Boat Trip Day 11 – Meet Dave of the Garbage Barge, and yay honey!

We drank the last bottle of wine last night, which means we had to make a run into Refuge Cove today. It’s been pretty windy and blowing out of the south. We knew it would be a bumpy ride, but desperate times call for desperate measures.  Dad and I made the trip in the grady, leaving the big boat peacefully anchored in its favorite spot. Once we turned the corner out of our bay, it was definitely choppy and sloppy. I had to slow the grady down a bit to avoid getting drenched with spray coming off the bow. Luckily it wasn’t raining, just windy. I have to say I kind of like it  – it feels like adventure!

We made it into Refuge, and dropped of garbage at the garbage barge. I’d like to introduce you to Dave. He sits on his chair on this garbage barge for the summer season up here in Refuge. He is a super nice guy, always knows what the weather is bringing, and has some great stories. That’s one thing some people don’t always think about – what do you do with garbage on a boat? Bottles, cans, boxes from crackers, paper towels, etc – it adds up quick and it’s all gotta go somewhere, but certainly not into the water! That’s where Dave comes in – you pull up your skiff to his barge, hand over your bags of garbage and recycling and some cash, and away you go. Without Dave in Refuge, we’d have to go further to more populated areas to offload trash. Certainly not the end of the world, but it sure is convenient. But seriously, can you imagine spending hours and hours, every day on a barge filled with garbage and recycling? There are bees flying around, sometimes it’s super hot, sometimes its raining. I totally appreciate Dave for what he does.  Thanks Dave!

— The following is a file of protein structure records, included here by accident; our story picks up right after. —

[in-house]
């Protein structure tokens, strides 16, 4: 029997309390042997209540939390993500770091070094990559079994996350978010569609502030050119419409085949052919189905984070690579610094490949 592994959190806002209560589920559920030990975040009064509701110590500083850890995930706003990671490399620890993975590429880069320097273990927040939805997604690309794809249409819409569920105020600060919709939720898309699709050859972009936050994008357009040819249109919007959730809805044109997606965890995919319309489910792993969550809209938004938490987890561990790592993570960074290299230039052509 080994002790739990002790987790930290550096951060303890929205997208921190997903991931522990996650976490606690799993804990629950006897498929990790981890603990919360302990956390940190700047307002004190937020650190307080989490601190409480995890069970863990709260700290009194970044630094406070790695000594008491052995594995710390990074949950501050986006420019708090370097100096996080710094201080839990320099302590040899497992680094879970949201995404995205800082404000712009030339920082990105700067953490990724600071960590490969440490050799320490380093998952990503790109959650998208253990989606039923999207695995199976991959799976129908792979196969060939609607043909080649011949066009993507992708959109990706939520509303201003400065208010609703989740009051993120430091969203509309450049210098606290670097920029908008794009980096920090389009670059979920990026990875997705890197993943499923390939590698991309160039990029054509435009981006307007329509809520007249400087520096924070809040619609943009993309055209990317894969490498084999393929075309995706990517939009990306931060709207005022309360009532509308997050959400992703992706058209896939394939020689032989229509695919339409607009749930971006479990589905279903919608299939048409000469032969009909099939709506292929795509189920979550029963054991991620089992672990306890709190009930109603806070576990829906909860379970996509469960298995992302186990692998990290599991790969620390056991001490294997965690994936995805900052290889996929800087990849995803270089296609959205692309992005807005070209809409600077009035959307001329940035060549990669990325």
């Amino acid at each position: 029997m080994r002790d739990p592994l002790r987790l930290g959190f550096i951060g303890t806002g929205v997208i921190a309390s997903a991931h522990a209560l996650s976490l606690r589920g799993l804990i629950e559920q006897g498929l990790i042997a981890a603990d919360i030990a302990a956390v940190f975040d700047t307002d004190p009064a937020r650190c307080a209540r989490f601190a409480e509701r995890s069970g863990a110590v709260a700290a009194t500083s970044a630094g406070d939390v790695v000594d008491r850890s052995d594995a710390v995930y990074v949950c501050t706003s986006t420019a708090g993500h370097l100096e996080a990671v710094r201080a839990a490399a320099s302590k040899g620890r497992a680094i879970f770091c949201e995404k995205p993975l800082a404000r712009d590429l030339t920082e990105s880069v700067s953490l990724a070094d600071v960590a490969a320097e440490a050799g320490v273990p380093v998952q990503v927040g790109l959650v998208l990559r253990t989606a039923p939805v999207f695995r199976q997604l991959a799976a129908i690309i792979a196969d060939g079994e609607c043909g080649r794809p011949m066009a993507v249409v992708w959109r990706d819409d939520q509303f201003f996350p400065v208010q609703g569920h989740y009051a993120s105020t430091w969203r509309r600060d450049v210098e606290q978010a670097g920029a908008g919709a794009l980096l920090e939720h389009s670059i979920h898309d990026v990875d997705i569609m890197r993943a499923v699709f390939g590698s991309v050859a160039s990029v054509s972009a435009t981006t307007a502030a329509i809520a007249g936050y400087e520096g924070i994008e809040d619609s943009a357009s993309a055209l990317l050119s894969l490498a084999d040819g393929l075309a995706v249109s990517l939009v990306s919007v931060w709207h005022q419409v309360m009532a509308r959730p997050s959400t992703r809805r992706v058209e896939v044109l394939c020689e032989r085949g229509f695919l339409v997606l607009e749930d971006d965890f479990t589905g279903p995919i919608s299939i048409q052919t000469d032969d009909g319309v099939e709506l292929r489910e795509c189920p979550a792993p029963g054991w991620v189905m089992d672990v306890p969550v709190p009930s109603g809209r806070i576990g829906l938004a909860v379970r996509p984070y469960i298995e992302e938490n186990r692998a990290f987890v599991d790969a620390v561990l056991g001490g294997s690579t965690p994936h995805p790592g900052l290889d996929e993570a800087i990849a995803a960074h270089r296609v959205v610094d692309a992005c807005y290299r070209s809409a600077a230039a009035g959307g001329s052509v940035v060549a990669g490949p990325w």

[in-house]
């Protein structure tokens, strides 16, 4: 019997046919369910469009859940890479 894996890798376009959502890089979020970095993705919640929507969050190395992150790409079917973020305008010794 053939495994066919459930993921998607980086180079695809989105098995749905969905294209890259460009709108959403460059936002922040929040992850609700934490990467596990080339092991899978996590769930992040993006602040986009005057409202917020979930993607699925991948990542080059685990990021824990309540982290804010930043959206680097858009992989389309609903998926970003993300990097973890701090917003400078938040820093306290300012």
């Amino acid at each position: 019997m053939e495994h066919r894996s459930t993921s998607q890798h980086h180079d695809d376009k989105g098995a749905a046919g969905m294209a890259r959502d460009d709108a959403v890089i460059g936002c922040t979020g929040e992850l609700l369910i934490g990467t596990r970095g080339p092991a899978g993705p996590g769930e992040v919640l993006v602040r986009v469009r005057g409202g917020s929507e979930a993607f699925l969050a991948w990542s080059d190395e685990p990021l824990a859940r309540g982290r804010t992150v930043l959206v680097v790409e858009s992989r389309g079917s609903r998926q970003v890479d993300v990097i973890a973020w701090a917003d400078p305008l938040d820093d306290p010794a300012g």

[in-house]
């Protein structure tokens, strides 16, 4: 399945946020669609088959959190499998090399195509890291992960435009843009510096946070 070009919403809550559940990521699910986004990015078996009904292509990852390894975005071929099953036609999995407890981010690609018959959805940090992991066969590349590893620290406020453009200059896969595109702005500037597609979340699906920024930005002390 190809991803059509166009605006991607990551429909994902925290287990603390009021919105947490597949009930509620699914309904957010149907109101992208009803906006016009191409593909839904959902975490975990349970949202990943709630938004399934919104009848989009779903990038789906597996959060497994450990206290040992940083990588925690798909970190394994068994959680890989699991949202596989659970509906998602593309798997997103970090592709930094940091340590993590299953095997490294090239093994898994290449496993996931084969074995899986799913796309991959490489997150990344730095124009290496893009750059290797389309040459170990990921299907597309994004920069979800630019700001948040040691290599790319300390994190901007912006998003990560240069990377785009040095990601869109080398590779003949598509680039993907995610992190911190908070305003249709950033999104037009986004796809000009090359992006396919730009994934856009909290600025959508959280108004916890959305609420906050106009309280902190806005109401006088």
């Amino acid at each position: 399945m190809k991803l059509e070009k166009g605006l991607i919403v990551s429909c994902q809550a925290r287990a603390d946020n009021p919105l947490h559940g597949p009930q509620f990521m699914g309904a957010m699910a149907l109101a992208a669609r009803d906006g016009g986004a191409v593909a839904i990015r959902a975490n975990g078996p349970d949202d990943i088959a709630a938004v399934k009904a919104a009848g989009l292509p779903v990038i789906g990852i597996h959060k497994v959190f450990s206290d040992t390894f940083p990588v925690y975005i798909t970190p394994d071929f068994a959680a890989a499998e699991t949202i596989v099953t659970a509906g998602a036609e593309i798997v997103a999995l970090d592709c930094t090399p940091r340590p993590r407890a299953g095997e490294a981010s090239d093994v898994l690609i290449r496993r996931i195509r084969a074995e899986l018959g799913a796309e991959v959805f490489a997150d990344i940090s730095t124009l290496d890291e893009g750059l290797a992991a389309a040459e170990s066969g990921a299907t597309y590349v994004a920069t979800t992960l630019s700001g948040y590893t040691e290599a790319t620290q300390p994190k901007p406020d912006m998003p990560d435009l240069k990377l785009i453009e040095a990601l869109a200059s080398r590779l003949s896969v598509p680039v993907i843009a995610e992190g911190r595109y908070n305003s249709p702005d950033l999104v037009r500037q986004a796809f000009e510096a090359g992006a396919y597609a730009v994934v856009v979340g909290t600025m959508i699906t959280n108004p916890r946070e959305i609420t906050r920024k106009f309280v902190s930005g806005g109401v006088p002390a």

daves garbage DSC00372

After we “offed” the garbage and refilled on fuel, we headed into the store to buy up the last of the chardonnay. It’s pretty slim pickings on wine up here. I know they do the best they can, but of the 10 or so white wines they stock there are really only 2 or 3 we find drinkable. Not that we are uber wine snobs or anything, but my parents like a good oaky chard, I prefer unoaked chard or sauv blanc, and anything even slightly sweet is automatically out. Considering we only go to the store every 5 or 6 days or more up here, we stock up on wine when we can. And, you can’t always guarantee the next time you come there will be any. Sometimes if the barge hasn’t come in or the weather delays the delivery, well, you’re SOL.

I was excited to see that the local honey stock had been refilled and I was able to buy a jar of honey made locally there near Refuge Cove on East Redonda Island. You can see the boxes for the hives on a cliff above the boat docks. Payment is based on the honor system – the honey jars are left on the counter, you leave your money in the box. It’s also the local “book store” where you can buy a used book for $2, and leave any that you’re done with.

refuge cove local honey local honey nine
honey and box honor system


Refuge had nice produce today. I bought a bunch of fresh jalapenos to use for appetizers tonight. See my Stuffed Jalapeno Peppers here


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